If you want to escape the crowds of Lisbon, it’s really not that far you have to go. Even without a car it’s possible to reach wild places, within the hour, seemingly forgotten by all but you and the seagulls wheeling overhead. Cresmina beach, a secret known to those of Cascais, has significantly less towels and pitched parasols per square metre than, say, Costa Caparica to the south of Lisbon.
For the inveterate lone wolf, however, even Cresmina can be too busy on a Saturday afternoon in August. The secret is to keep your nose to the ground. A small sandy track, barely discernible the other side of the car-park chaos, winds through dusty myrtle, heaped rocks and thick-stemmed junipers and stone-roses. This is the local pr4 Guincho route, signed with discreet yellow and red daubing on prominent boulders, it winds up along wild cliffs with views inland to the magical Sintra hills and out west over small sandy coves and the endless ocean.
Leave the jagged rocks of the now abandoned 16th century Guincho fortress to reach the first quieter beach at Abano. North from here the rocks of the Sintra massif erupt into great Jurassic crests veined with ancient cooled lava. Sun-warmed igneous rock scoops to form front-row seats for sunset, facing west with a clear view of the red sun as it slips under the Atlantic horizon.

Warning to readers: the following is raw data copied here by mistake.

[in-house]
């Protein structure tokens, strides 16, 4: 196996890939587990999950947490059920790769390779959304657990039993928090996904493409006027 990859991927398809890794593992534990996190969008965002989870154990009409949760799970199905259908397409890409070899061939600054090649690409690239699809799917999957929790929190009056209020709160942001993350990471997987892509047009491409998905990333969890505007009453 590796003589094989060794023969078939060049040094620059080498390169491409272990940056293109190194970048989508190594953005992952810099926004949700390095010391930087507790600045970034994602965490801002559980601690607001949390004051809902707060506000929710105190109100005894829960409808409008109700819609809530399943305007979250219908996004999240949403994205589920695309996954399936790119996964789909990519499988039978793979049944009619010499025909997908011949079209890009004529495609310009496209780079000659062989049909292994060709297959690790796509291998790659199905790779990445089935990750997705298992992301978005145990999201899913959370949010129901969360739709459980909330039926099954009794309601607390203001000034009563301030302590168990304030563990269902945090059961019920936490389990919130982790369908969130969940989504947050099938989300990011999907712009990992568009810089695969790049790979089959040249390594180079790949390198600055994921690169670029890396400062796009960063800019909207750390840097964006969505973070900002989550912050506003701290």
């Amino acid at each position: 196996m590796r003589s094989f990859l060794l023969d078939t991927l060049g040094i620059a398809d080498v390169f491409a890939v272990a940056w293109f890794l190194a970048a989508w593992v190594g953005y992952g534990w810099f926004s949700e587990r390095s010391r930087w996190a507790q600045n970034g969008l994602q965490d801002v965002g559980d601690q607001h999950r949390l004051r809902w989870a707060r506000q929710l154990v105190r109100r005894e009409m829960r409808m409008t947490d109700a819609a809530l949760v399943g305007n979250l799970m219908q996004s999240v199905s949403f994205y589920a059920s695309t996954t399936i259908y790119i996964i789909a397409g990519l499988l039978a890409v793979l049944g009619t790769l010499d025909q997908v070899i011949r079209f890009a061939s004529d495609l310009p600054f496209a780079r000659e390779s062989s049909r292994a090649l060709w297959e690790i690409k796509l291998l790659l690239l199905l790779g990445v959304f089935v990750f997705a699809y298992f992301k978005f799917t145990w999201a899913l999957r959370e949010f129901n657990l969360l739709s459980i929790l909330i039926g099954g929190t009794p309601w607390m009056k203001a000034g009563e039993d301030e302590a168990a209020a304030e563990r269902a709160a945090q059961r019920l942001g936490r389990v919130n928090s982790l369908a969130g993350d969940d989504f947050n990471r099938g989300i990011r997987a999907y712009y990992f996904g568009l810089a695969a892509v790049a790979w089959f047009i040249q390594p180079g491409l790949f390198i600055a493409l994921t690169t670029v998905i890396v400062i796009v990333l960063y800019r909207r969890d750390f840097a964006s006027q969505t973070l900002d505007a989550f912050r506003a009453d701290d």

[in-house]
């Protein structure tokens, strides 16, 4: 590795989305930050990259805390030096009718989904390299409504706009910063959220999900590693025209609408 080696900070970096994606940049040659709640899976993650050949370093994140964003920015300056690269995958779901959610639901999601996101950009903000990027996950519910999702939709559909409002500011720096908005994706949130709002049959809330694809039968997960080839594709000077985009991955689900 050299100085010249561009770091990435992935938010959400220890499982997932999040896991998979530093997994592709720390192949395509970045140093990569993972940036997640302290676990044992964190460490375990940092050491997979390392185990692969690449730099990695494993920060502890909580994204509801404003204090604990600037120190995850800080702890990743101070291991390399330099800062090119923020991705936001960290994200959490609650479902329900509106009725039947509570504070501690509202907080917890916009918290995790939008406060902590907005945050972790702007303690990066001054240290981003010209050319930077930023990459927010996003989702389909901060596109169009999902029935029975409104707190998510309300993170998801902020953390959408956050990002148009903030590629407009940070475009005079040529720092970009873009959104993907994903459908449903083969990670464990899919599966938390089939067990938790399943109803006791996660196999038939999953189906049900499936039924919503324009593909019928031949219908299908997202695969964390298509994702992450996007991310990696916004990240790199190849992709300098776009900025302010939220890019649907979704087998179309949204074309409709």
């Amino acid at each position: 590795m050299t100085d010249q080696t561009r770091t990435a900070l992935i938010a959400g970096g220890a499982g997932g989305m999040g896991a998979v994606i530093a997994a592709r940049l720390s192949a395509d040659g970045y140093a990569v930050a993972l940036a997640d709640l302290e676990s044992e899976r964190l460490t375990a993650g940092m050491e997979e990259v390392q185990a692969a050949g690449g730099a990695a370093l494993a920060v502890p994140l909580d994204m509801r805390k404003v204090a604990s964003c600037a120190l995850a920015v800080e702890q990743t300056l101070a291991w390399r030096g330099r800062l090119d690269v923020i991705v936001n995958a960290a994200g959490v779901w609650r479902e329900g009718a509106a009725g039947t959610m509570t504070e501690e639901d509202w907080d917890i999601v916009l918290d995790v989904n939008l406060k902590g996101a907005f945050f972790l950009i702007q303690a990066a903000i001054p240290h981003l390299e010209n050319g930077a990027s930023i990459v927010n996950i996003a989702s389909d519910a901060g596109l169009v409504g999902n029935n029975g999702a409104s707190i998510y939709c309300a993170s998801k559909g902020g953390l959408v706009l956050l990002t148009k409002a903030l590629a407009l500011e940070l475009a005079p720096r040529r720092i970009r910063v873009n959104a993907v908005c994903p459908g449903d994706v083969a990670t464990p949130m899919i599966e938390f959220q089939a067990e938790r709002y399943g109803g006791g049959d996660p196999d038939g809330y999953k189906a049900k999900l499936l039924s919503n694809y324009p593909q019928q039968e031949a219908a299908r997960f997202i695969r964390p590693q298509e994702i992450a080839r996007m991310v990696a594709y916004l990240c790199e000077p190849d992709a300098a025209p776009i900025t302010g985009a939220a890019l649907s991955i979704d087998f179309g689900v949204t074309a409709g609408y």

Your eye might be caught by a mysterious squat building crowning the hill to the east. This is the Santuário da Peninha, a 16th century sanctuary built as a shrine to a local, mute shepherdess whose voice returned in full force having seen Our Lady appear on these rocks. A site of pilgrimage for many years after, those who walked these paths left hundreds of inscriptions on the church pulpit, successive generations of inscribed names and messages. Outside is the Fonte dos Romeiros- peregrines’ fountain- where pilgrims could bathe their feet in cool running water.
Exposed to strong sea-winds these hills are often shrouded in fog but perhaps it’s better understood as place where things are thrown into different perspectives. “Where the land ends and the sea begins..” was how Camões described Cabo da Roca in ‘Os Lusíadas’. Down the ages it came to be a place representing not simply the most western point of Europe- or the edge of the known world- but represented the departure to new lands, new discoveries… the New World.
Pilgrims flocked here, sailors departed and returned but just north are other footprints, much deeper, stamped on these rocks. At Praia Grande, deep prints were left on the earth by a weight-bearing heel. Dinosaur prints in soft mud have lithified over the course of 65 million years. The pilgrims, sailors and now us all would have passed these yawning gaps in the stone.
Slipping away from the crowds reveals how thronged these cliffs are with other travellers. The landscape can be read, and it tells a noisy tale with many narratives crossing ways and clamouring for attention. As you head back towards Cresmina after sunset, the light having thickened and waned, the stars come out. Returning now to an empty beach, the waves crash on in darkness and stars pierce the sky with surprising intensity as there is very little light pollution here. For us, the darkness grew to pitch black as the thin cusp of a new moon, barely there, sunk red below the waves. What better place to watch the stars than the beach, as you listen to the waves, just as Camões’ sailors would have listened as they gazed up to navigate the skies:
The flame ethereal various orbs compose,
In whirling circles, now they fell, now rose;
Yet never rose nor fell, for still the same,
was every movement of the wondrous frame